The Reformation was introduced in the Danish-Norwegian kingdom in 1536, by a governmental decision. What were the Political, social and religious conditions in northern Norway – and in adjacent parts of northern Fennoscandia – at that time? How did these conditions contribute to the way the Reformation was implemented in the North? What more sustained processes were triggered by the Reformation?
These are some of the basic questions discussed in this collection of articles, dealing with:
– Political and organizational changes relating to the church
– The changing functions of church art, liturgy and religious literature
– The post-Reformation priesthood's material conditions, social position and role in the interpretation of the Reformation to the ordinary people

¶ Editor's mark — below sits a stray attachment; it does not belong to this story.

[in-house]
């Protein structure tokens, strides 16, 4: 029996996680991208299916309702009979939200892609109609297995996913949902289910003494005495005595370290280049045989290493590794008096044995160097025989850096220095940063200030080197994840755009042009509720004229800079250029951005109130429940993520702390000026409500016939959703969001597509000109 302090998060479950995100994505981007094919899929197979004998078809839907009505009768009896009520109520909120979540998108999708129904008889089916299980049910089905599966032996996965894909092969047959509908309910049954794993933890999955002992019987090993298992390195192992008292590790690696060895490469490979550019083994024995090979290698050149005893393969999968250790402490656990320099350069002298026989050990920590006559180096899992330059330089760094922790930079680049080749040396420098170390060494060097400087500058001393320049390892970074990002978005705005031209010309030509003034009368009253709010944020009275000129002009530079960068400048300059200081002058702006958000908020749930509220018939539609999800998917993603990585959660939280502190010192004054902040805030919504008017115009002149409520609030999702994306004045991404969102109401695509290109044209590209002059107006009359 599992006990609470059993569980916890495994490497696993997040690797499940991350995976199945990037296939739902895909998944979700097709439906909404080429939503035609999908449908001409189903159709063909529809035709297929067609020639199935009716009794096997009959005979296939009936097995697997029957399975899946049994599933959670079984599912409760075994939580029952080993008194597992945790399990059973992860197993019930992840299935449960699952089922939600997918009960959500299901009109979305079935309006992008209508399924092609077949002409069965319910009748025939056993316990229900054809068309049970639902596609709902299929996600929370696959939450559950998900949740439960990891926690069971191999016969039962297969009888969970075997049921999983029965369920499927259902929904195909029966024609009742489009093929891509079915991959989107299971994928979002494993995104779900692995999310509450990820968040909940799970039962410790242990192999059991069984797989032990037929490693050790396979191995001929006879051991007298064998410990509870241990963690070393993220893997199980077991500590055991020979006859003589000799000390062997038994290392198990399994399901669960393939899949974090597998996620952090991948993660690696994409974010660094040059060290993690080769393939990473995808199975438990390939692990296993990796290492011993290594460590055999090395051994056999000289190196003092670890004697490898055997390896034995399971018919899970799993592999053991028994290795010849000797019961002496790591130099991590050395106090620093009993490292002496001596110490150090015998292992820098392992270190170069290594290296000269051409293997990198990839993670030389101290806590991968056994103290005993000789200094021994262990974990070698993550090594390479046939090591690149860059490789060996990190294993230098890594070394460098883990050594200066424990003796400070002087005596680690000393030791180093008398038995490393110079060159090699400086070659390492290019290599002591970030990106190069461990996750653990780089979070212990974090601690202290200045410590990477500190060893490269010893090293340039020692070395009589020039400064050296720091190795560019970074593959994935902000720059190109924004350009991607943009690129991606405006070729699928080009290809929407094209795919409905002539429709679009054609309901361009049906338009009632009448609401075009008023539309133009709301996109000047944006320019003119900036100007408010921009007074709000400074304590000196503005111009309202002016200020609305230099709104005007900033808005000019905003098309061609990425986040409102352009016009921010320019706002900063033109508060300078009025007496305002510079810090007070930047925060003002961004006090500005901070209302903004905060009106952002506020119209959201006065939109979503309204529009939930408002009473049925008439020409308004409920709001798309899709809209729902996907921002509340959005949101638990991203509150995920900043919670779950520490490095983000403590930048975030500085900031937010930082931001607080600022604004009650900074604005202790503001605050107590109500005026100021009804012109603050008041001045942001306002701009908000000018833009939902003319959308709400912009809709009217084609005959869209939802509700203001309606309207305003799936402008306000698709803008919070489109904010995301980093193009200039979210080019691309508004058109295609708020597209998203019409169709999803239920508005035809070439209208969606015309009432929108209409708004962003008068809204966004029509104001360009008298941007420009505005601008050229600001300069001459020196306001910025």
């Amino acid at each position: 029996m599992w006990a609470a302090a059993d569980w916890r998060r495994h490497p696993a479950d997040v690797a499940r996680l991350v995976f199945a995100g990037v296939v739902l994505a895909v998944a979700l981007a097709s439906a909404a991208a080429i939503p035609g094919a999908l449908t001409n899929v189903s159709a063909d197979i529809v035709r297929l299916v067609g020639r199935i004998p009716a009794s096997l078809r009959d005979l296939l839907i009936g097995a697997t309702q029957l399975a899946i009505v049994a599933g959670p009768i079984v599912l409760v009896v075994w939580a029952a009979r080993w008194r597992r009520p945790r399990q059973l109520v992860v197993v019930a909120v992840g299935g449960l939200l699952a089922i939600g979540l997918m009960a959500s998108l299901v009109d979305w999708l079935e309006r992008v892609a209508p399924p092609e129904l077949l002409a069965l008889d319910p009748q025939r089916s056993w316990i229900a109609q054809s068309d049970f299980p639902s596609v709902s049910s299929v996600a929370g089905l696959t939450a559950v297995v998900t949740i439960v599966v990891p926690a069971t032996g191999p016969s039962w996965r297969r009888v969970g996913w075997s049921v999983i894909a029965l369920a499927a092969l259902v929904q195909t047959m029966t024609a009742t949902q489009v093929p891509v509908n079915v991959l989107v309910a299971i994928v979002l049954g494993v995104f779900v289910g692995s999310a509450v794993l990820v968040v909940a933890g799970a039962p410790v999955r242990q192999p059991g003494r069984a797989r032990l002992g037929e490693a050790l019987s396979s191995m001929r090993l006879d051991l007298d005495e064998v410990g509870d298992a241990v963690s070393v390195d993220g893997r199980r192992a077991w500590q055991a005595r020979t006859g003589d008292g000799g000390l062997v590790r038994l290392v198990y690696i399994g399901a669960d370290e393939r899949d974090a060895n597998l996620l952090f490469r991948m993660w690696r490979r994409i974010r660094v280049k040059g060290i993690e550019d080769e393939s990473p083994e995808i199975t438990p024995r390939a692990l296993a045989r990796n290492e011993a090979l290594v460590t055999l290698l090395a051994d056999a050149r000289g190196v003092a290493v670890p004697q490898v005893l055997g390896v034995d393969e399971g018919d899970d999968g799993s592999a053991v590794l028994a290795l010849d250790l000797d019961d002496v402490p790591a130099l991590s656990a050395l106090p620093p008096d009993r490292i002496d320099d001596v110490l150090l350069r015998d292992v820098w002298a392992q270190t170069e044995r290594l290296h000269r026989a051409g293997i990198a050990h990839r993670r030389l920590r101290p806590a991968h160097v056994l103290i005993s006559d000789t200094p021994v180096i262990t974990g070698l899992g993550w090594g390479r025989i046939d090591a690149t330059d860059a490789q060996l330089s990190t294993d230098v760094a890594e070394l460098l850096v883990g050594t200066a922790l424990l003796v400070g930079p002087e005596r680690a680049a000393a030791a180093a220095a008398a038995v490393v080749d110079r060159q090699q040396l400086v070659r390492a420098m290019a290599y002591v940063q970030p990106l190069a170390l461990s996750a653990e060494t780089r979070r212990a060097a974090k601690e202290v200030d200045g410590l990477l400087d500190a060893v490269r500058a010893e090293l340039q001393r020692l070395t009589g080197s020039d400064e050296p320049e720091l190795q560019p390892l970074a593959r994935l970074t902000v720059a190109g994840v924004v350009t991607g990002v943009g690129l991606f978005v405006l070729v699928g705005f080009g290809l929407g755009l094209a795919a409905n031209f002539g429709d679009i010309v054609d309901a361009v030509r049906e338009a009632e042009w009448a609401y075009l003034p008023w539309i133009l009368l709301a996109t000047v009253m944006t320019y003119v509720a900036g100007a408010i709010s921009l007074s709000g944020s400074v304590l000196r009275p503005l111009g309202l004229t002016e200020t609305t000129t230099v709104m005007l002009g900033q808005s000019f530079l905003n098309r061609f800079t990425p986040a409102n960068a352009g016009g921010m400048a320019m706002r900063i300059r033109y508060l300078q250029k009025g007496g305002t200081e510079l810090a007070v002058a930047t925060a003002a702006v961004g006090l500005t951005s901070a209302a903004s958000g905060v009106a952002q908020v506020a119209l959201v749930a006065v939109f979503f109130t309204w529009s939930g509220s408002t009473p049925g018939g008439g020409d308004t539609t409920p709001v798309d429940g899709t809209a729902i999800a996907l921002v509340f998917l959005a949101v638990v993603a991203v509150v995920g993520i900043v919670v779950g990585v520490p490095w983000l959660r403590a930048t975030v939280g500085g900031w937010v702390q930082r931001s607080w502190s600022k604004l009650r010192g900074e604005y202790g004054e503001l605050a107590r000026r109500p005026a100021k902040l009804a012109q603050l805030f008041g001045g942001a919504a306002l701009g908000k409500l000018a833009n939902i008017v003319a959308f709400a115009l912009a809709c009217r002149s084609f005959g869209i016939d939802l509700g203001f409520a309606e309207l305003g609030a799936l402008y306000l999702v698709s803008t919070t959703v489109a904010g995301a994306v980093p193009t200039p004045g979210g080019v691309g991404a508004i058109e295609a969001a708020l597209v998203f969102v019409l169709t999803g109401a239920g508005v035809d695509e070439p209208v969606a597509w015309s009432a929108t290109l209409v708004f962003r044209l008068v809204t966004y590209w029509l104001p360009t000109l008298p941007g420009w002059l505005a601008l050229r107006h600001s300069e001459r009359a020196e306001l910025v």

– The religious situation among the Sámi people and the mission work of the 17th and 18th centuries
This second volume in a sequence of three books about the protracted reformation in the North offers some comparative approaches, such as developments in other regions of Fennoscandia, and drawing parallels to the Russian Church Reform of the 17th Century.
Editors are Sigrun Høgetveit Berg, Rognald Heiseldal Bergesen and Roald Kristiansen at the University of Tromsø – Arctic University of Norway.
ABOUT THE AUTHORS